“Trade increases the wealth and glory of a country; but its real strength and stamina are to be looked for among the cultivators of the land.” — William Pitt
Traditional agriculture in our country is one of the oldest and most advanced forms of food production. In the recent past, India has witnessed increasing number of farmers converting to organic farming. Together with the modernisation of agriculture, changes in agricultural practices and cropping patterns, farmers are not just benefitting themselves, but also providing us fresh and healthy produce.
In order to inspect the perceived relevance, profit and barriers to conversion to organic agriculture, I interacted with three farmers who despite of many difficulties have managed to set-up a sustainable farming business.
“We rely completely on our fields as the whole source of livelihood,” said Kajju Ram Bijarniya who is a farmer at a village called Bheslana in Rajasthan. Soil and climate conditions in India’s dry lands make them particularly well suited to organic agriculture. These marginal lands, with their marginal soils, tend not to respond well to intensive farming practices. They are actually better suited to low-input farming systems that make ample use of biodiversity, and it was quite evident from the words of Bijarniya. “I am the one man army of my farm,” said the successful farmer Bijarniya. With no labourers to do his farming work, except for his wife who at times helps him in sowing seeds, Bijarniya prefers taking care of the farm himself.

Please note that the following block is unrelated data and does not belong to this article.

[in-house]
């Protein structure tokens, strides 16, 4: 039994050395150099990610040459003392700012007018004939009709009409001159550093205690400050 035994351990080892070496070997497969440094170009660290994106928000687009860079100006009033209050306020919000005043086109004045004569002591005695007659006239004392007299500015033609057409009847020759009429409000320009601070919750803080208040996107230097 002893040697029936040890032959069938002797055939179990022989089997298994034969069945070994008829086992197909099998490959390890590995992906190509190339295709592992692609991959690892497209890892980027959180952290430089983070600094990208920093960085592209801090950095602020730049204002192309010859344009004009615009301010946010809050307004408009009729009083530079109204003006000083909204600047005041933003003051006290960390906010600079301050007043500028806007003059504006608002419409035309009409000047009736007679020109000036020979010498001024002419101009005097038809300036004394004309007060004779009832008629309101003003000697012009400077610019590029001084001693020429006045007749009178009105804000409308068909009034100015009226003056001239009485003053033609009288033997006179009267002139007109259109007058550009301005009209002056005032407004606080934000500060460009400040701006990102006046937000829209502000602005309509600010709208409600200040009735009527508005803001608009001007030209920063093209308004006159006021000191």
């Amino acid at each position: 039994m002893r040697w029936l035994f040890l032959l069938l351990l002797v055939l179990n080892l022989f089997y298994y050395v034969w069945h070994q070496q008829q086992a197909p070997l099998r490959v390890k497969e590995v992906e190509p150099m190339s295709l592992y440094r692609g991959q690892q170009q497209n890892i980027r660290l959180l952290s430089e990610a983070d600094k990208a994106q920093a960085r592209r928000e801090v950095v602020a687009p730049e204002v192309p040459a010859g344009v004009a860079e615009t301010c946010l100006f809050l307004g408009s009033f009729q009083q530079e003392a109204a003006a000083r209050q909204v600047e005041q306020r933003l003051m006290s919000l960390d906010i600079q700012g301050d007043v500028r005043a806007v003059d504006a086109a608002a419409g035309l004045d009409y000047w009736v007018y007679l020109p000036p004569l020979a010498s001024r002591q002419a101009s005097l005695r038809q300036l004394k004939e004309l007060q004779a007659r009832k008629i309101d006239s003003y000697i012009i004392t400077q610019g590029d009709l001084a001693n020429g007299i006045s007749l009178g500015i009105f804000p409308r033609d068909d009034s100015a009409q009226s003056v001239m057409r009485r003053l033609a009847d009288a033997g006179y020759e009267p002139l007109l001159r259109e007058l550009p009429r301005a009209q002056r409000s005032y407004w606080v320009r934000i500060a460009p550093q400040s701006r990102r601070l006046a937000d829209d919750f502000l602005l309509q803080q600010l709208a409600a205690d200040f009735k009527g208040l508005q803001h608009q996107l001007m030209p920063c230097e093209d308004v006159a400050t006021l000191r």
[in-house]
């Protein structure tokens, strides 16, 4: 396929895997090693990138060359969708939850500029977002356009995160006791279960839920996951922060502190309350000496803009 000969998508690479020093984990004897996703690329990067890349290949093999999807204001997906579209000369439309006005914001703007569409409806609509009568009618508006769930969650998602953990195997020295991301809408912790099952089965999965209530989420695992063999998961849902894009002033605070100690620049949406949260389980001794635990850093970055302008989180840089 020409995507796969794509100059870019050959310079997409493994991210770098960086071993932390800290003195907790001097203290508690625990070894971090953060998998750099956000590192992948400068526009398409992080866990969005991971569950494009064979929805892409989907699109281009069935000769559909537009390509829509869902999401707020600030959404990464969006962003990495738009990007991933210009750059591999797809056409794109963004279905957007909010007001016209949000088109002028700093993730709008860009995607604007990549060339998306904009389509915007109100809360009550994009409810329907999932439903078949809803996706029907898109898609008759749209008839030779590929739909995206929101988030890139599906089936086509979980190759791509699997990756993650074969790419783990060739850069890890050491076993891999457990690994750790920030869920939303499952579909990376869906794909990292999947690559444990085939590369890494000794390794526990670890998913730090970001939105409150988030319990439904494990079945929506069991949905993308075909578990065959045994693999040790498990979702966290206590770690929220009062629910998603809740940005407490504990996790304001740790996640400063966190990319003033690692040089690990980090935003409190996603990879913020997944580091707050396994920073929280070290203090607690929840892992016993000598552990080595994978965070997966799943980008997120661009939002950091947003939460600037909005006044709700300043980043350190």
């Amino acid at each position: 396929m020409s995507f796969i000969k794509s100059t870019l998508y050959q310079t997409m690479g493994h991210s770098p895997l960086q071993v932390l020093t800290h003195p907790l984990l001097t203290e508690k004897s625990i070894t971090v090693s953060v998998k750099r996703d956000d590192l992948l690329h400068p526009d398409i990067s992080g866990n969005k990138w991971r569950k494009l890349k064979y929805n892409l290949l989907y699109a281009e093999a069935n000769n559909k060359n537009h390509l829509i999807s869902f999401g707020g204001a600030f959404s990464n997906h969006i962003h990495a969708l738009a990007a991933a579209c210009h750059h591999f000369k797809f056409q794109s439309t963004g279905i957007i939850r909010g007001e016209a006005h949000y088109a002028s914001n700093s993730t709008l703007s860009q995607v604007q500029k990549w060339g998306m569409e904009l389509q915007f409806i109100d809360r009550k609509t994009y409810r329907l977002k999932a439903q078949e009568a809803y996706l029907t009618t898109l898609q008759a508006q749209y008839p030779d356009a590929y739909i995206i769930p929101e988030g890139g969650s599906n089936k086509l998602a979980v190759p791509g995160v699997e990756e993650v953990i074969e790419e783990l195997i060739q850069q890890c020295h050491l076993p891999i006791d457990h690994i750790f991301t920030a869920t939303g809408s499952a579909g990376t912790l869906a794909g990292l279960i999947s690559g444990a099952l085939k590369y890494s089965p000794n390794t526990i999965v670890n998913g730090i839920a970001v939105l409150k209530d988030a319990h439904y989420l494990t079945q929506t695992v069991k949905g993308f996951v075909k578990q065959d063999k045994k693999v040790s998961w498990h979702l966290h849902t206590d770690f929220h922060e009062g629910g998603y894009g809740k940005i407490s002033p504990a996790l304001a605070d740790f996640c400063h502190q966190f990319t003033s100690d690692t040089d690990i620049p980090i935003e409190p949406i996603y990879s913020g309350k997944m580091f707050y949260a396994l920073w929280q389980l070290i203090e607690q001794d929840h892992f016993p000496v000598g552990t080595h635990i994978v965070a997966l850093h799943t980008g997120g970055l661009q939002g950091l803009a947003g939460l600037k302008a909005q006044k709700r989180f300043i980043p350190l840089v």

With a small land holding of 15 ha, Bijarniya uses integrated farming method to grow crops. Specialised in spinach production, he rears crops of bajra, moong, moth, palak and barley and uses both organic and chemical fertilisers to cultivate his crops. “When the rains come on time and in the right amounts, families in our state have enough to eat to lead healthy and active lives,” he said.
Asked if he plans to convert his farm to an organic one, he regretfully answered, “It is not an easy task in a semi dry region like Rajasthan to sustain a small land holding without using chemical fertilisers.” “However, the growing of suitable vegetable crop for seed production in the semi-arid region could be a profitable enterprise for farmers,” he added.